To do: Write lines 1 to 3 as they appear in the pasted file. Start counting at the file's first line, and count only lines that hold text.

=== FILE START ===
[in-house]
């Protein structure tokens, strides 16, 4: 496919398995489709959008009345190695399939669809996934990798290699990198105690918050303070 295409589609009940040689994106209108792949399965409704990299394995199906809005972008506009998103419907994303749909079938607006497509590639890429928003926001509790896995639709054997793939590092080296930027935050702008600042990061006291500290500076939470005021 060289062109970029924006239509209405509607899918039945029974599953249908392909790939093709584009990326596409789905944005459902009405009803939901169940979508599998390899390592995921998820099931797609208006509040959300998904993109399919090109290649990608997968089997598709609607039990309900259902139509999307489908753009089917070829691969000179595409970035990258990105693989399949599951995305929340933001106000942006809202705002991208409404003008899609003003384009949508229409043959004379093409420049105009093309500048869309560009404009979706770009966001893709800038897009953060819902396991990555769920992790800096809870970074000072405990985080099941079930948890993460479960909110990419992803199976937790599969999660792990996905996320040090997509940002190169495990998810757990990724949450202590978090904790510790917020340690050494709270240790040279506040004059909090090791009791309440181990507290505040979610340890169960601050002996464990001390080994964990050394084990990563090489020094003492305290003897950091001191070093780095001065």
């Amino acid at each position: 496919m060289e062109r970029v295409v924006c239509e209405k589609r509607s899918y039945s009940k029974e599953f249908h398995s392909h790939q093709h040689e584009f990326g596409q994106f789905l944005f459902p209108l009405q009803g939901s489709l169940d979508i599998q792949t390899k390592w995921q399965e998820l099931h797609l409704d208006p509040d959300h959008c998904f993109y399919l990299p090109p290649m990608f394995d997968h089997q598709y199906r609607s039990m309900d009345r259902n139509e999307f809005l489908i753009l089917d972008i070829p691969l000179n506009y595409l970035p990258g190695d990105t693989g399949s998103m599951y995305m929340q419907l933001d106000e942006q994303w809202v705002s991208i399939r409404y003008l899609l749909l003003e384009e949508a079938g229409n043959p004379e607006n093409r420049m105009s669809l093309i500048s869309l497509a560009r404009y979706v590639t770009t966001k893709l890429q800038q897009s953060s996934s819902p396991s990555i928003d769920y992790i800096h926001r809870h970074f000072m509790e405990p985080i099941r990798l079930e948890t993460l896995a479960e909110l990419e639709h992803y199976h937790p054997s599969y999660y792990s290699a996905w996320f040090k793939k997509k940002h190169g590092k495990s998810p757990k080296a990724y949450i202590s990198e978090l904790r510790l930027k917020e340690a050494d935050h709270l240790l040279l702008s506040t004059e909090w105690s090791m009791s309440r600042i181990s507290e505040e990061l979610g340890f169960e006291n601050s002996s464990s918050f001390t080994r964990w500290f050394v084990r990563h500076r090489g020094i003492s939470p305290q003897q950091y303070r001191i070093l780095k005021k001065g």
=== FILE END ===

[in-house]
């Protein structure tokens, strides 16, 4: 496919398995489709959008009345190695399939669809996934990798290699990198105690918050303070 295409589609009940040689994106209108792949399965409704990299394995199906809005972008506009998103419907994303749909079938607006497509590639890429928003926001509790896995639709054997793939590092080296930027935050702008600042990061006291500290500076939470005021 060289062109970029924006239509209405509607899918039945029974599953249908392909790939093709584009990326596409789905944005459902009405009803939901169940979508599998390899390592995921998820099931797609208006509040959300998904993109399919090109290649990608997968089997598709609607039990309900259902139509999307489908753009089917070829691969000179595409970035990258990105693989399949599951995305929340933001106000942006809202705002991208409404003008899609003003384009949508229409043959004379093409420049105009093309500048869309560009404009979706770009966001893709800038897009953060819902396991990555769920992790800096809870970074000072405990985080099941079930948890993460479960909110990419992803199976937790599969999660792990996905996320040090997509940002190169495990998810757990990724949450202590978090904790510790917020340690050494709270240790040279506040004059909090090791009791309440181990507290505040979610340890169960601050002996464990001390080994964990050394084990990563090489020094003492305290003897950091001191070093780095001065």
């Amino acid at each position: 496919m060289e062109r970029v295409v924006c239509e209405k589609r509607s899918y039945s009940k029974e599953f249908h398995s392909h790939q093709h040689e584009f990326g596409q994106f789905l944005f459902p209108l009405q009803g939901s489709l169940d979508i599998q792949t390899k390592w995921q399965e998820l099931h797609l409704d208006p509040d959300h959008c998904f993109y399919l990299p090109p290649m990608f394995d997968h089997q598709y199906r609607s039990m309900d009345r259902n139509e999307f809005l489908i753009l089917d972008i070829p691969l000179n506009y595409l970035p990258g190695d990105t693989g399949s998103m599951y995305m929340q419907l933001d106000e942006q994303w809202v705002s991208i399939r409404y003008l899609l749909l003003e384009e949508a079938g229409n043959p004379e607006n093409r420049m105009s669809l093309i500048s869309l497509a560009r404009y979706v590639t770009t966001k893709l890429q800038q897009s953060s996934s819902p396991s990555i928003d769920y992790i800096h926001r809870h970074f000072m509790e405990p985080i099941r990798l079930e948890t993460l896995a479960e909110l990419e639709h992803y199976h937790p054997s599969y999660y792990s290699a996905w996320f040090k793939k997509k940002h190169g590092k495990s998810p757990k080296a990724y949450i202590s990198e978090l904790r510790l930027k917020e340690a050494d935050h709270l240790l040279l702008s506040t004059e909090w105690s090791m009791s309440r600042i181990s507290e505040e990061l979610g340890f169960e006291n601050s002996s464990s918050f001390t080994r964990w500290f050394v084990r990563h500076r090489g020094i003492s939470p305290q003897q950091y303070r001191i070093l780095k005021k001065g």